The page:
The Algerian hip-hop artist turned celebrity chef Rabah Ourrad is the creative mind behind the menu at new Beirut concept, Dirty Laundry. Here, he talks pushing boundaries, channeling passion and the power of a simple salad
Chefs working today need to recognize that a plate is a blank canvas for creating something with a wow factor. Customers also want to be served fresh, local produce and to be surprised by texture and taste.
On coming to Beirut and Dirty Laundry’s menu… I’d dreamt of coming to Beirut as I love the Middle Eastern culture and have a lot of Lebanese friends. I really loved the city, especially the mix of occident and orient. I wanted the style of cooking to be instinctive and focused on local ingredients, so spent time eating out, especially street food. The menu features local products, such as wild thyme, 'za’atar', 'kataife' and local avocado, but I also incorporated ideas from my North African heritage and travels. Dishes include Beef Cheeks, Prawn Ceviche and Spinach Risotto.
On moving from hip-hop to cooking… As a teenager growing up in Algeria in the 1990s, rapping for me was a way of making a political statement, but when I moved to Paris, I felt it was time for a change. I wanted to do something with my hands, so cooking was, in many ways, a logical step. I love that it’s also a universal language. On his mother’s cooking When I was training in Paris, I’d try to recreate the dishes that my mother and sisters made back home in Algeria. However, it felt like I’d achieved only about 10 percent of the taste, which was frustrating. It took me seven years to realize that you have to make dishes with love, not just ingredients. Of course, you need the skills, but you need to think that you’re feeding souls and not only stomachs.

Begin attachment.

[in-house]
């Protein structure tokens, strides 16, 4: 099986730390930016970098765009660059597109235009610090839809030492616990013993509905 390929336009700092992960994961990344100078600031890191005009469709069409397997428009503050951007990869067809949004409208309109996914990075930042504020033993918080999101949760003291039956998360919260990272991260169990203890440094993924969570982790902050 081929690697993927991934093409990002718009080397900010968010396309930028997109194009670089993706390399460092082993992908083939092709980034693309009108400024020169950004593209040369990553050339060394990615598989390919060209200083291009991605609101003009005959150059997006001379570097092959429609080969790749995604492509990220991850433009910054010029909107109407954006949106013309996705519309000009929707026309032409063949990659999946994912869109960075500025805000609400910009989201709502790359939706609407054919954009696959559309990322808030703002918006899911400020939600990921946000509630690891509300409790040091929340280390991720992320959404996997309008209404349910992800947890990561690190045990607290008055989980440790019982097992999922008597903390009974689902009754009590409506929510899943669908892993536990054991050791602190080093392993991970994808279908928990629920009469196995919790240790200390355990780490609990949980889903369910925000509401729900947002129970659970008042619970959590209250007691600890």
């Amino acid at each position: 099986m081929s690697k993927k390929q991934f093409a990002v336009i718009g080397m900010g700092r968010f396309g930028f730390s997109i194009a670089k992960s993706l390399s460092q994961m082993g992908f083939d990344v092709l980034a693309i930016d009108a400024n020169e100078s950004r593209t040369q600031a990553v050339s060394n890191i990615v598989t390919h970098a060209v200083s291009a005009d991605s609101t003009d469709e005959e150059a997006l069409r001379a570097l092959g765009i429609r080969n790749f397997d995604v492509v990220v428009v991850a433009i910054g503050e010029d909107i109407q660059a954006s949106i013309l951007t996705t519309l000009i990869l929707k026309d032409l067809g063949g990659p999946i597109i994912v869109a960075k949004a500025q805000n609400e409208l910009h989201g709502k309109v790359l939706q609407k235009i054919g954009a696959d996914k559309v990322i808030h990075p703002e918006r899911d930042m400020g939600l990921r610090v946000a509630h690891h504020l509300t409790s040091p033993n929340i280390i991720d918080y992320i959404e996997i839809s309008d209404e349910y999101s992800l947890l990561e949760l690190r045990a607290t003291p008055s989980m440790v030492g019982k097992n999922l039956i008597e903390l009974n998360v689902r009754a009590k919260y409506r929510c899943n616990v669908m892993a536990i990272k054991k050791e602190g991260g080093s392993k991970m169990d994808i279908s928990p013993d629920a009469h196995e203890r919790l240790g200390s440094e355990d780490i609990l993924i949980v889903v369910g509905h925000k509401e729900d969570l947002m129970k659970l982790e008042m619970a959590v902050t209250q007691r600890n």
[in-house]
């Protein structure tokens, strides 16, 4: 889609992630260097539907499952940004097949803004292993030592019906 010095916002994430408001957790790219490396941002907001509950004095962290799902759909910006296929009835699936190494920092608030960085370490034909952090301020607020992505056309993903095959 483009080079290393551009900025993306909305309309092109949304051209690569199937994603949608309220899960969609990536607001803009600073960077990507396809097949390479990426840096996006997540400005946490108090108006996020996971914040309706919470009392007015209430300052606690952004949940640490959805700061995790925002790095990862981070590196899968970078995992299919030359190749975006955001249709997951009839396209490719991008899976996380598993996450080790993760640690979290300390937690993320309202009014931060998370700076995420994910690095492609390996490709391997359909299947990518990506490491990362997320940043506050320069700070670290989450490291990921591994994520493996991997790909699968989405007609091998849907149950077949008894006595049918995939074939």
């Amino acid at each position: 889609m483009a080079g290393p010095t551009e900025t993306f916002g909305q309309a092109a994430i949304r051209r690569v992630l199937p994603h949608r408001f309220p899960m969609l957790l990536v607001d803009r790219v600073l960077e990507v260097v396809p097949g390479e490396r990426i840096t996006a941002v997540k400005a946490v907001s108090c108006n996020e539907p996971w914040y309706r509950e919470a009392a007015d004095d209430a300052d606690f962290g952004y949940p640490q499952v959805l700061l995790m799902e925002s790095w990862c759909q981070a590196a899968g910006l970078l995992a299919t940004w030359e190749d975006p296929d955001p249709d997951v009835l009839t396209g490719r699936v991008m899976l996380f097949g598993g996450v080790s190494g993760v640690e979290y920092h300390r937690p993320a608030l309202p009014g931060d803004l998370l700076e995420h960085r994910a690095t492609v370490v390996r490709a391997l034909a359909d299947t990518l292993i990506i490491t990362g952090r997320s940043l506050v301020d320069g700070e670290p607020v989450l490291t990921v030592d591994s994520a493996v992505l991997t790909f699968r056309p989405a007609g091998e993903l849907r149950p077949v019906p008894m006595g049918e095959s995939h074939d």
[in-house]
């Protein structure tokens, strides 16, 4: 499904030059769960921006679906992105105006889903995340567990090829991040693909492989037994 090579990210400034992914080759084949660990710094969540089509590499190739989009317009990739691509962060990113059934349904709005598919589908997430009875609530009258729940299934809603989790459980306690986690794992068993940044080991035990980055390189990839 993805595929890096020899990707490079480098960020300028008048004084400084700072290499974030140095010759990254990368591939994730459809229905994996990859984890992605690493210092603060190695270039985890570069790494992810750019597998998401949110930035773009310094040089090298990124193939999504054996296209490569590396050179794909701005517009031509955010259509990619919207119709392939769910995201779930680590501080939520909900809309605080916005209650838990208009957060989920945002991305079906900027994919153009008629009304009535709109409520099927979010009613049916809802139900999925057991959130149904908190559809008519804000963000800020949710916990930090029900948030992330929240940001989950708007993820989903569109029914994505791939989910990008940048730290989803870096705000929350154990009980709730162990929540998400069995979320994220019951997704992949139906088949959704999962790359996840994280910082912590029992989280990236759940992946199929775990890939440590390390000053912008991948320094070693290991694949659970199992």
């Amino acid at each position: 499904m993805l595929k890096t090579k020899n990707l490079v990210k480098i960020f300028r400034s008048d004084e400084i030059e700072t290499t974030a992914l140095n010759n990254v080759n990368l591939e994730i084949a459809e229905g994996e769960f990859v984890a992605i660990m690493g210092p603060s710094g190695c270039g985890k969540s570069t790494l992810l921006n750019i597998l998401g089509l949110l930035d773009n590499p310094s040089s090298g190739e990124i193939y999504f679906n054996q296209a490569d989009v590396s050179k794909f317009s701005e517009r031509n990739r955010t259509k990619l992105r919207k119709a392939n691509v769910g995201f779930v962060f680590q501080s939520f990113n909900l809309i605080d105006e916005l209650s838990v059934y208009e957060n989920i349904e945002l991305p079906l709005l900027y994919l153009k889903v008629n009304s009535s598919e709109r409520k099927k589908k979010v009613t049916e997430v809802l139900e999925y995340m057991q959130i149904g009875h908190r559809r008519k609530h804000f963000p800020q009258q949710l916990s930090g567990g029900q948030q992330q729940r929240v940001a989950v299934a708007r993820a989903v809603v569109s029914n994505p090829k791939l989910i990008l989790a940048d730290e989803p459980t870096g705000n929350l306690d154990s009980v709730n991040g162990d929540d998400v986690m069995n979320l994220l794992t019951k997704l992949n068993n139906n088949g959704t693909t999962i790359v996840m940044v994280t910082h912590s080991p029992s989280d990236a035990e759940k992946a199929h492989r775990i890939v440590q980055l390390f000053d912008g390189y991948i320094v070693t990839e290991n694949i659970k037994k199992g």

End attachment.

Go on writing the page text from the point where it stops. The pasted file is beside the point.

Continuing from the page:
On dining out… I eat out a lot as I believe it’s important to know what other creative chefs are doing. However, I love simple plates too. Not much beats a fresh, ripe tomato, served with white onion, olive oil and sea salt.
On the future… There’s another season of Master Chef Algeria planned for late September and other television work. I’m currently working in Palma de Mallorca on a large-scale project for the UK Michelinstarred chef Marc Fosh. I wanted to get out of the TV studio and back to the kitchen sink for a while. It’s a bit like sport - you have to keep training to stay sharp.